Sunday evening saw the opening of the Czech Republic’s main annual literary event, the Prague Writers’ Festival, at the city’s Laterna Magika theatre. Now in its 19th year, the festival continues its mission of bringing the crème de la crème of the literary world to Prague, and Czech writers to the world’s attention as well.
The Art of Storytelling is the theme of the 2009 Prague Writers’ Festival, and the opening guests - American cartoonist Robert Crumb and the great Syrian poet Adonis - gave a taste of the diverse story-telling to come this week. Festival organiser Guillaume Basset says the festival has little problem attracting some of the world’s leading authors.
“This city is a rising city in Europe. So the writers are very interested in discovering the Czech Republic and also to make themselves known and discover new readers who they’ve never met before. We bring the Czech Republic to the world – like by broadcasting live via the internet – and bring the world to Prague. And when we explain this to the writer in this way, they’re really excited and they really want to come.”
At the same time you’re bringing writers who are not well known in the Czech Republic to the Czech Republic, so do you have any problems getting Czechs to come to the readings and other events? I’ll just note that there are a lot of foreigners here.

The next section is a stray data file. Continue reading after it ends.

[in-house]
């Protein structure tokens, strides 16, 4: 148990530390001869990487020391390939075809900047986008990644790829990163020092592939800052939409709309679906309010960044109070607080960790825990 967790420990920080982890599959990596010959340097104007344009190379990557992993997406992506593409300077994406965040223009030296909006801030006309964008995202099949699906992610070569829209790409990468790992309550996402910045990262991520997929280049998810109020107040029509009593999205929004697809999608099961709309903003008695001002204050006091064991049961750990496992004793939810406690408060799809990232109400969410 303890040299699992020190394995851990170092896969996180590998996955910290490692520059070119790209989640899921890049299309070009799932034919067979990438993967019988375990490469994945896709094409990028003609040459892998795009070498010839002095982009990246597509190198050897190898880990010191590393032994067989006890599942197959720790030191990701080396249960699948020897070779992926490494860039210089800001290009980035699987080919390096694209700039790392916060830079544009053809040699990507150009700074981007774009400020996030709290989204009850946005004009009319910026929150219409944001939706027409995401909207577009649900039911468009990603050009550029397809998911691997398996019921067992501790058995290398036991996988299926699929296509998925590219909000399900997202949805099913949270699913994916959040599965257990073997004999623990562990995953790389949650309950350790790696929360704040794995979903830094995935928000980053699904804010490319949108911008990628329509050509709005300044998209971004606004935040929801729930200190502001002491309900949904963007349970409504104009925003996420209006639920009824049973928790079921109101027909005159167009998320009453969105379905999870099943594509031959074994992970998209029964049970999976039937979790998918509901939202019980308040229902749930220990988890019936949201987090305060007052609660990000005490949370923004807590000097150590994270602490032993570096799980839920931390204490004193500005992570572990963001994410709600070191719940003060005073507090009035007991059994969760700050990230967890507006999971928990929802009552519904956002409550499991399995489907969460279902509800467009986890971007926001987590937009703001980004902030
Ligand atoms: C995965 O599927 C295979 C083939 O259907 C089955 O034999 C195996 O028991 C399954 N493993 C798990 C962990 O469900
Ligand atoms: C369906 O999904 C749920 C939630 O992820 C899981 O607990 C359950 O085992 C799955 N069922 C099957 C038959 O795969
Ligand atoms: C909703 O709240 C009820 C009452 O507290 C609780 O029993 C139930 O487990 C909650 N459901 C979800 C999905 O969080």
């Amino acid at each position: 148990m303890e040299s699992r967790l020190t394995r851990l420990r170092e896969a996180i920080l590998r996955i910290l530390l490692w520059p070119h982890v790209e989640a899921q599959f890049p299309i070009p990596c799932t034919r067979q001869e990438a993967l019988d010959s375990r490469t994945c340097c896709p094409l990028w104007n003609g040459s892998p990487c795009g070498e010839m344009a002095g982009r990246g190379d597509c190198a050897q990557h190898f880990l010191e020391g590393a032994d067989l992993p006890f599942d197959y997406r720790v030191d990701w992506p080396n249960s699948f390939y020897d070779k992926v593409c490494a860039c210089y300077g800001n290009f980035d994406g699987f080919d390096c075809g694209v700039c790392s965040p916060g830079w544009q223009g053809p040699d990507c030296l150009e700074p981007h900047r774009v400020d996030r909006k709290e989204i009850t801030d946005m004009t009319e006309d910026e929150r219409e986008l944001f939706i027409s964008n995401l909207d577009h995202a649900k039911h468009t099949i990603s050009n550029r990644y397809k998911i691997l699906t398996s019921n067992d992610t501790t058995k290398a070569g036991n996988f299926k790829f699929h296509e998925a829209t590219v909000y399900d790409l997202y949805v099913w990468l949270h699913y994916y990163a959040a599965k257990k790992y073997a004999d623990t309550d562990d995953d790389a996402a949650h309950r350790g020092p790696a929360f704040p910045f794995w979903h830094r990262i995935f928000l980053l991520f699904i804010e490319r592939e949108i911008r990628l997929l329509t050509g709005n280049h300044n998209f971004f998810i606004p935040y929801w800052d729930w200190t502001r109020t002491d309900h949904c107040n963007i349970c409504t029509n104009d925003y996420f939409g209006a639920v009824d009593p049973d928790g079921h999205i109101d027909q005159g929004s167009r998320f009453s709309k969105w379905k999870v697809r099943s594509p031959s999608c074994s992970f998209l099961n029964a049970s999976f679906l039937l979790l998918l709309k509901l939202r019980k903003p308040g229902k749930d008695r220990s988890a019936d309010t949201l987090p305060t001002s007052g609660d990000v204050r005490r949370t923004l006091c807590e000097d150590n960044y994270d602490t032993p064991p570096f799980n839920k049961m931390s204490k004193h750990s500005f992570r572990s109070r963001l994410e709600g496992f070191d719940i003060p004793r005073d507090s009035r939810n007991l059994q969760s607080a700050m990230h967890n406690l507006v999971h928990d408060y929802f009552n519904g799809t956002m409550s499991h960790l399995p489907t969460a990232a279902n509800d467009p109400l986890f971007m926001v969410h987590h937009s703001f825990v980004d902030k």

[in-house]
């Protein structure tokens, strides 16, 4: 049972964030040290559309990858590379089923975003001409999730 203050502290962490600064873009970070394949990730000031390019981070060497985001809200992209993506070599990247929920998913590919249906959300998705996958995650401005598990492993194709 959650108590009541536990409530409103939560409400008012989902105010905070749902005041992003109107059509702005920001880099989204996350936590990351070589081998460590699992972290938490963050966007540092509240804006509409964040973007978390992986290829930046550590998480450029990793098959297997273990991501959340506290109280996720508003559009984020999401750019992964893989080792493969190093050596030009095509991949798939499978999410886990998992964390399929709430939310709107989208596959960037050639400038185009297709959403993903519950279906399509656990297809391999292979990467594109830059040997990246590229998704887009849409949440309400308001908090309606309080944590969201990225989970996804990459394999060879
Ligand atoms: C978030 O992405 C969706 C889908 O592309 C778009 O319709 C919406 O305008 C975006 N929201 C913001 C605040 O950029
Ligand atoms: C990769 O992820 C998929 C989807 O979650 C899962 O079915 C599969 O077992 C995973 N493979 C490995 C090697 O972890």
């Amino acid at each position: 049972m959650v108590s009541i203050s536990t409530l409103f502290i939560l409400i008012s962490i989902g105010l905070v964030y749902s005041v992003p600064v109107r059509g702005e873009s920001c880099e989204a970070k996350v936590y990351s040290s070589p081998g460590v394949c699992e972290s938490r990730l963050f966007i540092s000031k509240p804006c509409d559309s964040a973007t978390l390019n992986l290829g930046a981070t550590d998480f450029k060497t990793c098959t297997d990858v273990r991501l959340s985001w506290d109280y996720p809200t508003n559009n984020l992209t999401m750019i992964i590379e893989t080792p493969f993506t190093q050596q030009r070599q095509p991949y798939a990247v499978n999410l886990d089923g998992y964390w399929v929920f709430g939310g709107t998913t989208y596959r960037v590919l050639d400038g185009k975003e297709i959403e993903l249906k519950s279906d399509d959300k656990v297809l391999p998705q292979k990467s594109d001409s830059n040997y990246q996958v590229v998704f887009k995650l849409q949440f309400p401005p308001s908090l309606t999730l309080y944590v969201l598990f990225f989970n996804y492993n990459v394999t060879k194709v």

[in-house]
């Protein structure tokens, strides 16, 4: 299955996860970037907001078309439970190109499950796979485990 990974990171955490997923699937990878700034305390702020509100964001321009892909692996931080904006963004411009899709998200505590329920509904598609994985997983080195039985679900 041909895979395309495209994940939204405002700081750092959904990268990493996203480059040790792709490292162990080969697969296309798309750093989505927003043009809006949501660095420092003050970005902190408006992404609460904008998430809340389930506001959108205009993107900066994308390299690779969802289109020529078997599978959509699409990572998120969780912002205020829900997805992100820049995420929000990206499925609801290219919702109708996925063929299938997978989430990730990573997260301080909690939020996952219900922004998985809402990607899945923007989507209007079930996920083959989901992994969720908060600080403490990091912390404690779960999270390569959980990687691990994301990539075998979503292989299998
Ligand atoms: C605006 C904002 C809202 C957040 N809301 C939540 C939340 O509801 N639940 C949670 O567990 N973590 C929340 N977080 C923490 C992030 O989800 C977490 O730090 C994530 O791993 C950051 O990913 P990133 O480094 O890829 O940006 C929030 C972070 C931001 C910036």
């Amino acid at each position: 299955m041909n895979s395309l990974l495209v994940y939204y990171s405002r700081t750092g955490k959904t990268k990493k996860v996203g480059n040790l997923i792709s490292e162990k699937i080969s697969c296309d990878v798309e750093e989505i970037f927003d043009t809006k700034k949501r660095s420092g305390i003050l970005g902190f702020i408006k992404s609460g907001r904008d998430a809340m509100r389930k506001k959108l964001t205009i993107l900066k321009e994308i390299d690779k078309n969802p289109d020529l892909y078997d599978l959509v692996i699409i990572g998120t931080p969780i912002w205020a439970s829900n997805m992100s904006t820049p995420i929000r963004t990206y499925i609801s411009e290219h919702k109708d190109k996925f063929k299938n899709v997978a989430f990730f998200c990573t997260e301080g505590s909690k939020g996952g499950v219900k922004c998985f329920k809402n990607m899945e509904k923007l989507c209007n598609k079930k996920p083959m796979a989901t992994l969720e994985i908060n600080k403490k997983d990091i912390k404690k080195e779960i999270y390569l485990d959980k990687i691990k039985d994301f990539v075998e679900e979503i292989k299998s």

“Even some of the people working for the Prague Writers’ Festival are not Czech, like me for example, I’m French. It’s difficult to find Czech audiences. That’s why we’re doing a lot of work through schools, through universities. This year we have good collaboration with Charles University. And we also have the Walter Serner Short Story Prize which is only for Czechs, and it’s a way to bring Czech people to the theatre.”
The idea for the festival was hatched in the 1980s, when its founder, Michael March, was bringing communist-bloc writers for readings to London. When the Berlin Wall fell, the event moved to Prague, and the world started coming to the post-communist bloc. For Mr March, the effort to reflect the deeper changes in a changing world through international literary debate and discussion continues to be as much a main point as it was in 1991.
“There was no tradition of readings, they had been prohibited. They had maybe existed in cafes during the First Republic. But there was no tradition of readings. The outside world had not come here. But 1989, which everyone associates with great political change, indeed had political change, but in the world it had the aspect of geographic change, not transformation. Now, 20 years later, is when the change is occurring. And we change the festival each year, it changes as the societies are being transformed. It tries to catch the essence of what is occurring in every sense.”
This year that focus turns toward China and the Middle East, bringing the
work of people like Nobel laureate Gau Xingjian and the Palestinian poet
Mourid Barghouti, and generating in the process some of the first Czech
translations of these authors.
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